|Member of Parliament
26 February 1987 – 9 April 1992
|Preceded by||Guy Barnett|
|Succeeded by||Nick Raynsford|
16 May 1946 |
Nottingham, East Midlands, England, United Kingdom
|Political party||Independent Social Democrat 1990 – 1992|
|'continuing' SDP 1987 – 1990; Social Democratic Party 1981 – 1987|
Rosemary Susan Barnes, OBE (born 16 May 1946), née Allen, is an English charity organiser and former politician. She became nationally known when she won a by-election in 1987 for the Social Democratic Party.
Barnes was born in Nottingham and educated at Bilborough Grammar School there, and at the University of Birmingham, where she graduated in Social Sciences and History in 1967. The same year she married Graham Barnes, an old school friend, who later became an accountant and investment company director. They have two sons and one daughter. After briefly becoming a teacher, she worked as a freelance market research consultant.
Having been a Labour voter, although never a member, when the Social Democratic Party was formed in 1981 Barnes and her husband joined it as founder members because they were opposed to the Labour Party's leftward move. She served on the Council for Social Democracy from 1982 as the delegate from Greenwich, and was an SDP candidate in Woolwich in the Inner London Education Authority elections in May 1986.
Barnes was selected as SDP candidate for Greenwich in December 1986 after the previous candidate stood down, saying he did not want to be a "paper candidate" because the local SDP had decided to concentrate its efforts on keeping John Cartwright's seat in Woolwich. On Christmas Eve 1986, the Labour MP for the constituency (Guy Barnett) died, precipitating a by-election. The local Labour Party selected a left-wing candidate, and the Greenwich by-election held in February 1987 saw a deluge of canvassers, including many members of the Liberal Party, come from near and far to help her win the seat. Her husband, who in 1996 had become an SDP local councillor in Greenwich, acted as her agent at the subsequent 1987 general election four months later when she was returned.
Becoming a political star at the general election by virtue of her 'non-partisan' appeal, the SDP decided to use Barnes prominently in its campaign. She was shown in soft focus in a Party political broadcast teaching her son the way to stroke a rabbit, an appearance which was heavily ridiculed. She retained her seat with a lower majority. After the election, with the SDP split over whether to merge with the Liberal Party, Rosie Barnes strongly supported David Owen in his resistance to merger. Her closeness to Owen led to her nickname "Rosie Groupie" in Private Eye.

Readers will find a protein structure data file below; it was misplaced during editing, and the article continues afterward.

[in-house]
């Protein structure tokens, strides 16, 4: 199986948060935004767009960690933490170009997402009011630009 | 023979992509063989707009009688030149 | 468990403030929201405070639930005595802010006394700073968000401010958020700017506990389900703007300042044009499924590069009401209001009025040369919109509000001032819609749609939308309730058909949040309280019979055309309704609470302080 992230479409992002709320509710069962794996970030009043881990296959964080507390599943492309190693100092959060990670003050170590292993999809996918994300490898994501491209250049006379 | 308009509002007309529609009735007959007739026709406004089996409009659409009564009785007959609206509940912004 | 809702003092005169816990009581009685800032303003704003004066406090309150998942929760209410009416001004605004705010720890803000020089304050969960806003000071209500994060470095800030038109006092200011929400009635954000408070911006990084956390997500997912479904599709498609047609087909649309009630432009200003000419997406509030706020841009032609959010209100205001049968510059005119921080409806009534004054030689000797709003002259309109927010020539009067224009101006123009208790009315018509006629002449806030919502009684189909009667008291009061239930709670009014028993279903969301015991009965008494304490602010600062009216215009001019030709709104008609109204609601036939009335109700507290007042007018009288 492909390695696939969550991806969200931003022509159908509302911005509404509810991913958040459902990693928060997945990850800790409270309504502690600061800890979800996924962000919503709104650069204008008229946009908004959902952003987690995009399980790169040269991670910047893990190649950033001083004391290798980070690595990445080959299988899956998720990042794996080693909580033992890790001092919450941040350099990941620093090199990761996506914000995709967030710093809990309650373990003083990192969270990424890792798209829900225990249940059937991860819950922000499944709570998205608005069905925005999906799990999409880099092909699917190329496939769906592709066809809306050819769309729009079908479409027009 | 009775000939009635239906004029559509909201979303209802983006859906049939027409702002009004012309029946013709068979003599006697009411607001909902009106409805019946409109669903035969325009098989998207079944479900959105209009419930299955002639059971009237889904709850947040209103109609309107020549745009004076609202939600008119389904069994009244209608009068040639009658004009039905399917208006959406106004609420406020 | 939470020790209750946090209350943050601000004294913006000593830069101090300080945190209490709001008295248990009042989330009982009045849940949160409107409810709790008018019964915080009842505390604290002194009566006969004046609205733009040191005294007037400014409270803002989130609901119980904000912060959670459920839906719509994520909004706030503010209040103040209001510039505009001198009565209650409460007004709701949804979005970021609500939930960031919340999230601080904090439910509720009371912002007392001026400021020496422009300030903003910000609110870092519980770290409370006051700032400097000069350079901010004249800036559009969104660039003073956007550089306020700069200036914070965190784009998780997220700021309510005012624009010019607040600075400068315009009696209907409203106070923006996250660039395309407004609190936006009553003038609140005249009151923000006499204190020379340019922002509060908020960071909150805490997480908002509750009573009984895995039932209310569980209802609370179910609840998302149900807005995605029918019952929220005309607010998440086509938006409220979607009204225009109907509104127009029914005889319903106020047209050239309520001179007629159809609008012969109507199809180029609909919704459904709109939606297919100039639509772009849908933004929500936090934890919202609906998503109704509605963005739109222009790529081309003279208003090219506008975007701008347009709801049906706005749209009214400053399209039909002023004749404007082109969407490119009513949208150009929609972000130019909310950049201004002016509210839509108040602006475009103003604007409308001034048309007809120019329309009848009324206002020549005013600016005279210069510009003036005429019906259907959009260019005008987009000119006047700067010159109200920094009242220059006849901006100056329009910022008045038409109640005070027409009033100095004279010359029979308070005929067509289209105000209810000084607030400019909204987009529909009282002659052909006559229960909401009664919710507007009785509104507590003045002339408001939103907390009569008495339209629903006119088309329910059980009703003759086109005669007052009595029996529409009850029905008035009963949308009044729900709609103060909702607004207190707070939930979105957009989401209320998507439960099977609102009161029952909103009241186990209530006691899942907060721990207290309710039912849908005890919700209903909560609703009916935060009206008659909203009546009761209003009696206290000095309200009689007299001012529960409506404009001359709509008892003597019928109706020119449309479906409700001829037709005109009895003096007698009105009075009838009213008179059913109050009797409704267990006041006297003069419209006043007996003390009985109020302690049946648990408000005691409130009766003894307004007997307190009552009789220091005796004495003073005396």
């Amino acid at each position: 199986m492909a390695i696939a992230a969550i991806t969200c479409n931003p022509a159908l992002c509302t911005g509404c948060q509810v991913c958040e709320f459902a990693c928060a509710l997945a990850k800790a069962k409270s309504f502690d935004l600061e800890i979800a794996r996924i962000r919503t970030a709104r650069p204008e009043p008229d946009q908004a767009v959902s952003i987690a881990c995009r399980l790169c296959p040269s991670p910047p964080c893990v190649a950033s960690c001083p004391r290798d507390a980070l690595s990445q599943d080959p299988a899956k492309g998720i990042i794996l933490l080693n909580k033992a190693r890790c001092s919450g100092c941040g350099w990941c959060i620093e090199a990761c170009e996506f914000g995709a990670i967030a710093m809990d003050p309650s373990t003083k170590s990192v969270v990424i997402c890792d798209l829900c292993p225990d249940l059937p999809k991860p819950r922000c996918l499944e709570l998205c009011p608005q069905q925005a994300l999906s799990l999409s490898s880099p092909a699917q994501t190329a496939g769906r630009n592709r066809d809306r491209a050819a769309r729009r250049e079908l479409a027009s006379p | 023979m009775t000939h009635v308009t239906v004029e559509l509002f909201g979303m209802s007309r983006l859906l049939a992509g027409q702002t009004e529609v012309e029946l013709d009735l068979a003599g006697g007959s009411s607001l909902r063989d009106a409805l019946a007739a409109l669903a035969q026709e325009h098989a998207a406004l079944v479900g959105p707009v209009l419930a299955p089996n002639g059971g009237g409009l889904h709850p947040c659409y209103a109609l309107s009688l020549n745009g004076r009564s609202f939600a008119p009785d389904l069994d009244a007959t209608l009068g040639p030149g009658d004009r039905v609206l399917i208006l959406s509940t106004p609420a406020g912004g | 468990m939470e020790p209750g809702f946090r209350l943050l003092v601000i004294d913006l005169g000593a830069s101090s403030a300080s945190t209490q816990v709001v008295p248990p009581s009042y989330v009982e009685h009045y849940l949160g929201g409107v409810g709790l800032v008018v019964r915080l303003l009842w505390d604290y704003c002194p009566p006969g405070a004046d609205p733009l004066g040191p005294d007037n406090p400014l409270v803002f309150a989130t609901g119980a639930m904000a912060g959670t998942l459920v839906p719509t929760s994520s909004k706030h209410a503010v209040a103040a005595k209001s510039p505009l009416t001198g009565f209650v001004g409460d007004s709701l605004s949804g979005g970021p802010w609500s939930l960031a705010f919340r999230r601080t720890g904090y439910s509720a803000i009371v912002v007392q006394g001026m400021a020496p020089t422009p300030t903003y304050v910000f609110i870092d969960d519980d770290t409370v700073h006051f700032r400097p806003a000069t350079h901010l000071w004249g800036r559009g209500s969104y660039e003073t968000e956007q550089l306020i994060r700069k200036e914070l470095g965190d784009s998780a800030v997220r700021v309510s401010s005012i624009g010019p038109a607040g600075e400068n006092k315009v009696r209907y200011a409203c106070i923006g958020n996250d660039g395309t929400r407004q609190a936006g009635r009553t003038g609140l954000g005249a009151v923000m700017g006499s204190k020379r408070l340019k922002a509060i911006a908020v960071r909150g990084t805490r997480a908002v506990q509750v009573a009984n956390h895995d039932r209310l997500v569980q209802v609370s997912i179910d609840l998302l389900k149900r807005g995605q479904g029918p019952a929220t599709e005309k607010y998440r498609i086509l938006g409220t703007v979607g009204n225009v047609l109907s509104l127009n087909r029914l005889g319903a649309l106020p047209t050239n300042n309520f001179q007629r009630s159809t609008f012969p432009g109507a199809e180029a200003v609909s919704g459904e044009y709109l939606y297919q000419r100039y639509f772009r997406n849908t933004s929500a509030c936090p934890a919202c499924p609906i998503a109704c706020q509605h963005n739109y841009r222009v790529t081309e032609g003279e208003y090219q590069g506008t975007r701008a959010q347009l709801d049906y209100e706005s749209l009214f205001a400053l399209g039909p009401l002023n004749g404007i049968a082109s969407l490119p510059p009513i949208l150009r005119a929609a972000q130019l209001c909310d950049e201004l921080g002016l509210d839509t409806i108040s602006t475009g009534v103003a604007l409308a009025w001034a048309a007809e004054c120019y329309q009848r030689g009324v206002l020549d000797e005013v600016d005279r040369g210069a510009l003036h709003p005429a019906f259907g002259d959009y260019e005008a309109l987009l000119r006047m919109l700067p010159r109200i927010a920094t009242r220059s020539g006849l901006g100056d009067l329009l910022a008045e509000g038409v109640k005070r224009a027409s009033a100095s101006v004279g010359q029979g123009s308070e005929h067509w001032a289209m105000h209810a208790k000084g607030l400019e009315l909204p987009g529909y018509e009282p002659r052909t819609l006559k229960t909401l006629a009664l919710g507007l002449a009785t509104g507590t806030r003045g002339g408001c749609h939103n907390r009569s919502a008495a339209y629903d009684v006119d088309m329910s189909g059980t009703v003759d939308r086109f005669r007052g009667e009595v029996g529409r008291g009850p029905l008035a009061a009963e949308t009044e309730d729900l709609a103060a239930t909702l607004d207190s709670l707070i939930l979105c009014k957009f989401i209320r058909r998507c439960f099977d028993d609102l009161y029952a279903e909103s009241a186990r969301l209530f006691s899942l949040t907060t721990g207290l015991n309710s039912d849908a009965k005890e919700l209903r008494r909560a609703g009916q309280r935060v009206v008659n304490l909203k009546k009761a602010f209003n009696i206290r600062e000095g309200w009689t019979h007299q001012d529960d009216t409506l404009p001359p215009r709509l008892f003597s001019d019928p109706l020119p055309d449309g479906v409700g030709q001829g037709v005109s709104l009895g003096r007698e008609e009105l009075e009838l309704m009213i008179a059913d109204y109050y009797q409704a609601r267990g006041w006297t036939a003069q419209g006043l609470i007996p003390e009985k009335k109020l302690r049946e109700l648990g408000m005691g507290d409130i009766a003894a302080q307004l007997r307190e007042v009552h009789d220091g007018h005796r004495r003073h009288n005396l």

Role in SDP
Rosie Barnes became a member of Dr Owen's 'continuing' SDP, but when the party was disbanded in 1990 she continued to sit in Parliament as an 'Independent Social Democrat'. In the 1992 general election, despite being actively aided by the local Liberal Democrat party who did not put up a candidate against her and canvassed for her, she lost her seat to Nick Raynsford of the Labour Party.
After leaving politics Barnes became a charity director, first for the Royal College of Obstetricians and Gynaeocologists at Birthright (which she renamed WellBeing), and subsequently as Chief Executive of the Cystic Fibrosis Trust which she joined in October 1996 and from which she retired in August 2010.In 2011 she accepted an invitation to become Patron of Child Health International, a charity dedicated to helping families affected by cystic fibrosis in former soviet bloc countries.
Barnes was awarded an OBE for services to health care in 2011.
- Boothroyd, David. "Inner London Education Authority Results - 1986-1990". United Kingdom Election Results. Retrieved 27 January 2012.
- Fletcher, Martin (27 December 1986). "MP's death causes critical by-election". The Times.
- Hansard 1803–2005: contributions in Parliament by Rosie Barnes
|Parliament of the United Kingdom|
|Member of Parliament for Greenwich
1987 – 1992